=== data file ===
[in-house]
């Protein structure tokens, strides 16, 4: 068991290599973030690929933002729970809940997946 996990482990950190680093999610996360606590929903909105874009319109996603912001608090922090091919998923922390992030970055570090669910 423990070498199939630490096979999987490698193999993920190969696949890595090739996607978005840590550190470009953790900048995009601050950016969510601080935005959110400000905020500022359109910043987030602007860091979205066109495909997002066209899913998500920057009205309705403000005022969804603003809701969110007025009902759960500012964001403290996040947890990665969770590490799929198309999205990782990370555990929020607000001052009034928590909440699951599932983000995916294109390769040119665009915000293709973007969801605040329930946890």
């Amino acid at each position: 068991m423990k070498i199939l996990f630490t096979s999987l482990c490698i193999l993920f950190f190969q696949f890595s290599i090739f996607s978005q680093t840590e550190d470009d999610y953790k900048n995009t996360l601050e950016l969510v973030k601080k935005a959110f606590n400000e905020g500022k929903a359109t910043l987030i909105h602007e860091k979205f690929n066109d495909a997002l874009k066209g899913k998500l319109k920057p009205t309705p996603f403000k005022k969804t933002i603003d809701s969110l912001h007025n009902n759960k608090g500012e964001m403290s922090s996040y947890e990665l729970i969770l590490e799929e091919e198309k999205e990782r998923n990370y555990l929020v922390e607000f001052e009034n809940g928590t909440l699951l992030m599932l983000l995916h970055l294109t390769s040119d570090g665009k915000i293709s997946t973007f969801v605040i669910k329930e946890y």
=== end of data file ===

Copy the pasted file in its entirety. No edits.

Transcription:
[in-house]
């Protein structure tokens, strides 16, 4: 068991290599973030690929933002729970809940997946 996990482990950190680093999610996360606590929903909105874009319109996603912001608090922090091919998923922390992030970055570090669910 423990070498199939630490096979999987490698193999993920190969696949890595090739996607978005840590550190470009953790900048995009601050950016969510601080935005959110400000905020500022359109910043987030602007860091979205066109495909997002066209899913998500920057009205309705403000005022969804603003809701969110007025009902759960500012964001403290996040947890990665969770590490799929198309999205990782990370555990929020607000001052009034928590909440699951599932983000995916294109390769040119665009915000293709973007969801605040329930946890």
């Amino acid at each position: 068991m423990k070498i199939l996990f630490t096979s999987l482990c490698i193999l993920f950190f190969q696949f890595s290599i090739f996607s978005q680093t840590e550190d470009d999610y953790k900048n995009t996360l601050e950016l969510v973030k601080k935005a959110f606590n400000e905020g500022k929903a359109t910043l987030i909105h602007e860091k979205f690929n066109d495909a997002l874009k066209g899913k998500l319109k920057p009205t309705p996603f403000k005022k969804t933002i603003d809701s969110l912001h007025n009902n759960k608090g500012e964001m403290s922090s996040y947890e990665l729970i969770l590490e799929e091919e198309k999205e990782r998923n990370y555990l929020v922390e607000f001052e009034n809940g928590t909440l699951l992030m599932l983000l995916h970055l294109t390769s040119d570090g665009k915000i293709s997946t973007f969801v605040i669910k329930e946890y």